We left Marrakech behind and headed for the High Atlas. At the end of our planning for this trip we had added a night at the Kasbah du Toubkal, a converted fortress at the base of Jebel Toubkal, the highest peak in North Africa. Run by Berbers, the people indigenous to this area, the Kasbah contributes jobs and cash to the village of Imlil, the point from which most treks in the area begin.
Most of you will have trouble putting me and trekking in the same sentence. Don't worry, I didn't do it. What I did do was to follow these donkeys up a rock-strewn hillside to get to the Kasbah.
They were carrying our bags. Why they didn't also carry me was a question I didn't ask until I got to the top.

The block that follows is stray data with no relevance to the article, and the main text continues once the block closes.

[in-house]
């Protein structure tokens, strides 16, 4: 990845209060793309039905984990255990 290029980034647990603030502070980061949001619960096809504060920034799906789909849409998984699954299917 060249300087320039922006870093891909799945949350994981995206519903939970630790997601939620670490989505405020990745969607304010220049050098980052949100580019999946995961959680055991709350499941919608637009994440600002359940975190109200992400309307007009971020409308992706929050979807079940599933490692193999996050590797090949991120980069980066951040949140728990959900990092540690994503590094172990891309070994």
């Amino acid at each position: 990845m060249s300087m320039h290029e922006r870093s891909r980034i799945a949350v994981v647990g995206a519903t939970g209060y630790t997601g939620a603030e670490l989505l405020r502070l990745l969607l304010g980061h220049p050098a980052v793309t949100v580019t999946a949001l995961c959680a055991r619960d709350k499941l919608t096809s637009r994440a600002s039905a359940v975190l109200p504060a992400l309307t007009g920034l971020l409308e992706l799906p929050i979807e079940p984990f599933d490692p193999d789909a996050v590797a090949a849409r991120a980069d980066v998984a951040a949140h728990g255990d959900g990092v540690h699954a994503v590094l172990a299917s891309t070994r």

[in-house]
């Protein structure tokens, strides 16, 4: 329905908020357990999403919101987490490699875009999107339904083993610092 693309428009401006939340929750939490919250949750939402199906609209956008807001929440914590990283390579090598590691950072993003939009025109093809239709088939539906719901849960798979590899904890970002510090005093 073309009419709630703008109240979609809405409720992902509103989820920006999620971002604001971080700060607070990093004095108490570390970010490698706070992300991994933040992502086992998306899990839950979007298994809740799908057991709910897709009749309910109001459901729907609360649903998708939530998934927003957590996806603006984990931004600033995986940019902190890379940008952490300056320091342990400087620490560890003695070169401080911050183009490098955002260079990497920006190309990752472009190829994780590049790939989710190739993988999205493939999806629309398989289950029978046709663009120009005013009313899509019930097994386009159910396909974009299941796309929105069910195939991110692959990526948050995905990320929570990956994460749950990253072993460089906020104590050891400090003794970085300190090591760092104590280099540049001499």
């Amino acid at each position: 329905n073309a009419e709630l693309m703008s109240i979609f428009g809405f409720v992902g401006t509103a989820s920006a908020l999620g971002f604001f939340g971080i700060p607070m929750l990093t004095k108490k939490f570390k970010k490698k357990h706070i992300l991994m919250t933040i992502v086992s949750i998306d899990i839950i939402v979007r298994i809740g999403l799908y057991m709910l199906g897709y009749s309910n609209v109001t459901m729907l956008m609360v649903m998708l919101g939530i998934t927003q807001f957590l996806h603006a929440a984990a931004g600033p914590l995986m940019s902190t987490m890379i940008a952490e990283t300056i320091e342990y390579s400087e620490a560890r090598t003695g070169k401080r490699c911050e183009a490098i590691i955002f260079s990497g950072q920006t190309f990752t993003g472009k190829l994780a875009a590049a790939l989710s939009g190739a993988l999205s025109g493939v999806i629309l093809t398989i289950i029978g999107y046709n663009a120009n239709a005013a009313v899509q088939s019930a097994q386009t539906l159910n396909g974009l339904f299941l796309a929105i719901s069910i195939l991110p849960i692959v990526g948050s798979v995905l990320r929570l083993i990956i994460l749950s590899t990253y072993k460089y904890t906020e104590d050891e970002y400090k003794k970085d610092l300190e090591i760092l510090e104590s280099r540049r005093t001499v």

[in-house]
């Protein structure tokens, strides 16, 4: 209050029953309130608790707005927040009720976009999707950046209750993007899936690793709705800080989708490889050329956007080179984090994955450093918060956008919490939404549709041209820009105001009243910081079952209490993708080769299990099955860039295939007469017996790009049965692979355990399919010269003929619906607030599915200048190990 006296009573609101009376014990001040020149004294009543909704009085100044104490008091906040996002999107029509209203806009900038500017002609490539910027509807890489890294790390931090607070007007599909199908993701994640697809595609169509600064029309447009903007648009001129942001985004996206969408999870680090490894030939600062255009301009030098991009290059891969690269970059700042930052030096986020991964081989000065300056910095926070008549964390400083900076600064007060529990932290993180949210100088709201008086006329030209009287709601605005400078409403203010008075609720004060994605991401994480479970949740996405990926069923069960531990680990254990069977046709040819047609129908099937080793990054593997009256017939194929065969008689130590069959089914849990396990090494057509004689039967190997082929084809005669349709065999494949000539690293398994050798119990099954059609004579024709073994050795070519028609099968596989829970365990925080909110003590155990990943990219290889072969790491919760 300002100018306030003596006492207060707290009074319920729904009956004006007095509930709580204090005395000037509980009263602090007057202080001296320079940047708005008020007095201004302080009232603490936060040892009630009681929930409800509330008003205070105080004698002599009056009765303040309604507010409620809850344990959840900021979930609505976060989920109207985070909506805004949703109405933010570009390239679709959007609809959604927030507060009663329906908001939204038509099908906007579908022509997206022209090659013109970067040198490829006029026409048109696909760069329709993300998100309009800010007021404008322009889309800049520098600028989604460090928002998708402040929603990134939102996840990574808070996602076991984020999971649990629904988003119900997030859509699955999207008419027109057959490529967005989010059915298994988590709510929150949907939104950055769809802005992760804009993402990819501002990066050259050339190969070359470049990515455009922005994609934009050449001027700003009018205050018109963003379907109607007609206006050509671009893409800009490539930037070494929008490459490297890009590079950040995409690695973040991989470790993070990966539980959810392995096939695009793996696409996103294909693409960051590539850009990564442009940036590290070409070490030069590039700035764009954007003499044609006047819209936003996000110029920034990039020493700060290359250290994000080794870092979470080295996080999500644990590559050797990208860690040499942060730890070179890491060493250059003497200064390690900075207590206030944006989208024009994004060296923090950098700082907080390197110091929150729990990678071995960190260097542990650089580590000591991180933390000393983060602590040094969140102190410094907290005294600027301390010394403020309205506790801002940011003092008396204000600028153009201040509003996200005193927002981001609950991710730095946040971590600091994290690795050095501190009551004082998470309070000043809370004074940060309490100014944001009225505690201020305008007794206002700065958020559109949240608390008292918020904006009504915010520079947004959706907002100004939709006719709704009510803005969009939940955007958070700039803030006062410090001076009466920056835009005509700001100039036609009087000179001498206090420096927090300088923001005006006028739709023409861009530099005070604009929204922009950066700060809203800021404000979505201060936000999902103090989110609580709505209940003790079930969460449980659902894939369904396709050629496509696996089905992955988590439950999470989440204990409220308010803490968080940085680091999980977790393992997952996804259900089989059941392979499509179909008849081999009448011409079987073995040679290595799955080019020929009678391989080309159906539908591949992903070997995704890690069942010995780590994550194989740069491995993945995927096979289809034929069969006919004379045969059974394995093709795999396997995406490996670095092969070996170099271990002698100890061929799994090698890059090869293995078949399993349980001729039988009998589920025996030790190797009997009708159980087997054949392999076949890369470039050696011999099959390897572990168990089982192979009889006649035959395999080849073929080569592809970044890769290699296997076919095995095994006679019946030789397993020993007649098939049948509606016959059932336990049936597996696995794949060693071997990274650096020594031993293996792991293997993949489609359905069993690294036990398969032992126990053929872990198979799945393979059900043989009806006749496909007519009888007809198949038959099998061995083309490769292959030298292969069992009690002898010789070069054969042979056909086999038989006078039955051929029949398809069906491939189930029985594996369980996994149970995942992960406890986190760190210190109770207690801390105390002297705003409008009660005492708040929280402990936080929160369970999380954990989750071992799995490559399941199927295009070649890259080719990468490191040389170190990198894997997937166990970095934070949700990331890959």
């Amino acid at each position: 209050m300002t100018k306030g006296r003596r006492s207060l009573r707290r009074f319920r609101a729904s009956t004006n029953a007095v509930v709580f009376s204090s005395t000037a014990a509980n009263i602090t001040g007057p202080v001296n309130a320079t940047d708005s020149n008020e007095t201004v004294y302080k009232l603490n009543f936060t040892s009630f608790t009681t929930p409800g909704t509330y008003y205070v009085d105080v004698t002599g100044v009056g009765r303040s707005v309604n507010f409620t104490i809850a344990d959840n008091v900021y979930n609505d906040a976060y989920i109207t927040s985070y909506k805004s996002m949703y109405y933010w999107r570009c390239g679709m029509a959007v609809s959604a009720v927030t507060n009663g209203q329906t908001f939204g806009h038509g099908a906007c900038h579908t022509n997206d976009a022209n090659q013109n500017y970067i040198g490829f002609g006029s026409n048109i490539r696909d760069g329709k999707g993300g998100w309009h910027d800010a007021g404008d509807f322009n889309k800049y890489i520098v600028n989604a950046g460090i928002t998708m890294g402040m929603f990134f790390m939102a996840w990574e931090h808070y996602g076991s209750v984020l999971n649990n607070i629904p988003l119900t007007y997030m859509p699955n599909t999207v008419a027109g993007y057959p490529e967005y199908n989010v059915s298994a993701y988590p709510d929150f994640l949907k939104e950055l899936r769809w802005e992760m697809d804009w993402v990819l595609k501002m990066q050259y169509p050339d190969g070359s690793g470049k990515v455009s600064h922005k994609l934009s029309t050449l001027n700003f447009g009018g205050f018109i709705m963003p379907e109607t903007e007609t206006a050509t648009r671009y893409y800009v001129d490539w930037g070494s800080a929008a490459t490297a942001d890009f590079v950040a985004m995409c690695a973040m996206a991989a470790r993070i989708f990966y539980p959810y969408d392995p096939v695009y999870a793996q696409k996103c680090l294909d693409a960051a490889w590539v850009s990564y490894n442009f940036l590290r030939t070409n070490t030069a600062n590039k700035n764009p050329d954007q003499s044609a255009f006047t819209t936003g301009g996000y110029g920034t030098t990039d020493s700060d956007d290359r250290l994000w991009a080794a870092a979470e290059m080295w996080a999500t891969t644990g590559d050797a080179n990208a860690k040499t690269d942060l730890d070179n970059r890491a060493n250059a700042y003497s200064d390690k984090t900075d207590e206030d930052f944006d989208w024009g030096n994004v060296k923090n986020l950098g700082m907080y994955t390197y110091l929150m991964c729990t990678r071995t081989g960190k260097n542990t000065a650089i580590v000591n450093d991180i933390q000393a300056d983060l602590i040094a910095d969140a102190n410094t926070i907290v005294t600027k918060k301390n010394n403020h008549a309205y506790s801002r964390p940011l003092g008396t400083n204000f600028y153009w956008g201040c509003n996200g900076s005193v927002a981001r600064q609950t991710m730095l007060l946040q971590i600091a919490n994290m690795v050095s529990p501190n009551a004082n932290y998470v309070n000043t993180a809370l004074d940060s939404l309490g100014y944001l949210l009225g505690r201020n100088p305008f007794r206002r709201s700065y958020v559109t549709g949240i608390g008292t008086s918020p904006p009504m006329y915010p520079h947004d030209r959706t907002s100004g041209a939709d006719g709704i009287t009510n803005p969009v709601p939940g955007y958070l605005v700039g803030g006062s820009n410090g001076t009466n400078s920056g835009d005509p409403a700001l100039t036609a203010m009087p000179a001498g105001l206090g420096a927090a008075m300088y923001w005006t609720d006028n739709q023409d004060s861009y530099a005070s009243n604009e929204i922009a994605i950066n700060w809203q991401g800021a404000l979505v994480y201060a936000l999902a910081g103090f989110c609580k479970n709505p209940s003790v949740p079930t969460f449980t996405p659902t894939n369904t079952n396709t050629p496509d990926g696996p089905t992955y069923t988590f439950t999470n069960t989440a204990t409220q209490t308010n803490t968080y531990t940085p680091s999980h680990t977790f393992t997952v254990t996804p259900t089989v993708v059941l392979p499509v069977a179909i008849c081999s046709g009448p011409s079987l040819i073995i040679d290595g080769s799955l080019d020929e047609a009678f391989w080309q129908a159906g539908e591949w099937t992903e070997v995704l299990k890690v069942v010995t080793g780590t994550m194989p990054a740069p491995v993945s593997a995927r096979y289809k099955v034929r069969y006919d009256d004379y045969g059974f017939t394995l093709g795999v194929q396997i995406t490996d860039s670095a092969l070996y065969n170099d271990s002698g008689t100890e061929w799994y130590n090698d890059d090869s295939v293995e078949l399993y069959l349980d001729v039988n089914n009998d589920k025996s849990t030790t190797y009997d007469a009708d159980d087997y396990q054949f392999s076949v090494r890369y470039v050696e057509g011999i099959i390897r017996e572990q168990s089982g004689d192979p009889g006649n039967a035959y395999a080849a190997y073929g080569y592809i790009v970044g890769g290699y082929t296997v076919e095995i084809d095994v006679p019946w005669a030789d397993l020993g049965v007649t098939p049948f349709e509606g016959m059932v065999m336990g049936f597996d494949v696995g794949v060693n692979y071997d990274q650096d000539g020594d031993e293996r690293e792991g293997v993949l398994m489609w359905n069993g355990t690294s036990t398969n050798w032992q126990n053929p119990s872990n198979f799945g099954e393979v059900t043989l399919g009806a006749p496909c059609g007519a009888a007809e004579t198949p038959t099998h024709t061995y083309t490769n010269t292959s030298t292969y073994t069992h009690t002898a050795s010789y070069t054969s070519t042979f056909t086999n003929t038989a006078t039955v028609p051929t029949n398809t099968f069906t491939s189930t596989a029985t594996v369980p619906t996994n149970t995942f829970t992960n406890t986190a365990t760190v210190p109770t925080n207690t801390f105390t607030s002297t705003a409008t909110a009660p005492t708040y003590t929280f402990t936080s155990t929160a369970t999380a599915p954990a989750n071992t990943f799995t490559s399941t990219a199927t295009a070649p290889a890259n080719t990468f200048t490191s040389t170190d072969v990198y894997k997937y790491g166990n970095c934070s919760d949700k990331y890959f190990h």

The Kasbah, once you get there, is comfortable in an appropriately primitive way.
Stone and wood and Berber carpets are everywhere. Dinner is served by candlelight in an alcove lighted only by candles. Once the candles in the lanterns along the paths burn down, there are few lights to guide you back to your room.
But there is wi-fi and there are mountains and snow and villages from which the call of the muezzin is heard five times a day. There are sheep herds and women tending cattle and kids walking many kilometers to get to school.
And there are the mountains all around and villages hanging from their sides. And for non-trekkers there is no shortage of places to sit with a book and feel happy.